Location: East Midlands
Location: East Of England
Location: South East Coast
Podiatrists are being encouraged to apply for a new research grant, which is worth £20,000, to support innovative studies.
The URGO Foundation is offering the financial support to any healthcare professional working in the field whether they be a specialist, clinician or part of a wider multidisciplinary team.
The grant will be awarded to the applicant with the best original project relating to diabetic foot ulcers. There are a number of areas the project is looking to investigate further, focusing on both prevention and management of the condition.
One area highlighted by the URGO Foundation relates to how these painful and sometimes debilitating wounds can be better dealt with, so potential applicants may want to focus on infection management, wound debridement, training for caregivers, patient management including the wound and comorbidities or first-line dressing choice when looking into areas for research.
In addition, the body is also interested in improvement of patient compliance, epidemiological data and healthcare networks and post-amputation physical therapy.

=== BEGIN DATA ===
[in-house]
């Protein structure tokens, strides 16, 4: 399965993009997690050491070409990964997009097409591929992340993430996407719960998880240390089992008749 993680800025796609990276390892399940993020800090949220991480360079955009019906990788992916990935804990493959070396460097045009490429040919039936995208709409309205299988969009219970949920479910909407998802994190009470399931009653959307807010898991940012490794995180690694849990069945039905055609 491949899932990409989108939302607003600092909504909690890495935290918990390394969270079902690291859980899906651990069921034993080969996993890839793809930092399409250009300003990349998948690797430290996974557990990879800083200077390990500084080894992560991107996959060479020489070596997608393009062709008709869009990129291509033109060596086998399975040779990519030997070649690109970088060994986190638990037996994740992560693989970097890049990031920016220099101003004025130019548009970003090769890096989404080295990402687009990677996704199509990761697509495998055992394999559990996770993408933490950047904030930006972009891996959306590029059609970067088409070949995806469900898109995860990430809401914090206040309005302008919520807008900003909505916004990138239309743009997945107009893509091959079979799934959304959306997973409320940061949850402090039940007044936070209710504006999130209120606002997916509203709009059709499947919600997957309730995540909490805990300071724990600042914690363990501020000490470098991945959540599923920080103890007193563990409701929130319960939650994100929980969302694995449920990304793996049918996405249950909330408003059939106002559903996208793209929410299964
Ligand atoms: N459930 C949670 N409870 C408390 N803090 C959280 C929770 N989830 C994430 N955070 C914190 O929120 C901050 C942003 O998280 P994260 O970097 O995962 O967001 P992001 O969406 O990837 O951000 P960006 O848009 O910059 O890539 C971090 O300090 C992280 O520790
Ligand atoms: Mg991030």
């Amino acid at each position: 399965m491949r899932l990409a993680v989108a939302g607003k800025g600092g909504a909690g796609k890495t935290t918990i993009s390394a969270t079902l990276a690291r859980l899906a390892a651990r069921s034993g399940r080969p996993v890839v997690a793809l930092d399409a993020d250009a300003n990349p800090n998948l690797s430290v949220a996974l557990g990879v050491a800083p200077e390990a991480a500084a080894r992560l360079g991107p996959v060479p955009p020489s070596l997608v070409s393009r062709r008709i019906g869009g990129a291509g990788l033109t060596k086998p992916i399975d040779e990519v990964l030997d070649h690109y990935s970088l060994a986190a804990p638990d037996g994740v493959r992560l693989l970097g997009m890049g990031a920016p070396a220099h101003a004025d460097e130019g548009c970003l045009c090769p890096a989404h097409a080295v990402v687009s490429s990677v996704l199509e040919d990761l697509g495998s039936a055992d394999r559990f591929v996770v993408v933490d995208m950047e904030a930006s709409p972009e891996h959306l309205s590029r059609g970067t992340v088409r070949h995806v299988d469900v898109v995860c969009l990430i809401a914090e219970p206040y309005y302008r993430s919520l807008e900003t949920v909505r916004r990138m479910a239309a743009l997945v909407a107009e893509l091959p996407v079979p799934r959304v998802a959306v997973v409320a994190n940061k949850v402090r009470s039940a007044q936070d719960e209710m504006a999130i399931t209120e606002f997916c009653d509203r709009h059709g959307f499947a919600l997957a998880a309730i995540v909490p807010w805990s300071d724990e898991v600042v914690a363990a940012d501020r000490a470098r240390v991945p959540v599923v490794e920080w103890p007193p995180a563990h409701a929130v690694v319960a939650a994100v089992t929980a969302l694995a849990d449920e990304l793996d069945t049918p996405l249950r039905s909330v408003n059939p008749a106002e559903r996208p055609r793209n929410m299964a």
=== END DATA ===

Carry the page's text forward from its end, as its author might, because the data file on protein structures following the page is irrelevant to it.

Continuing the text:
The mission of the URGO Foundation is to extend the reach of Laboratoires URGO’s commitment to public health.
The Foundation itself focuses on three action pathways, which may help better focus research ideas:
Supporting scientific research
Accompanying therapeutic training and prevention activities
Encouraging healthcare stakeholders via grants and scientific awards
Any applicants would be part of a wider international research team, organised by the URGO Foundation, with collaborators in the UK, Spain, Germany, China, Vietnam, and Thailand. In each country a jury of experts in diabetic foot ulcers will award a grant of £20,000.
The deadline for submitting an application is 30th June 2015.
Research projects like the one supported by the URGO Foundation are important, as are the role of podiatrists, when it comes to better managing diabetic-related foot problems.
Diabetes is the one of the leading causes of lower limb amputation in the UK, and podiatry specialists are ideally placed to advise people on how to reduce their risk, and champion new research efforts.
Written by Megan Smith
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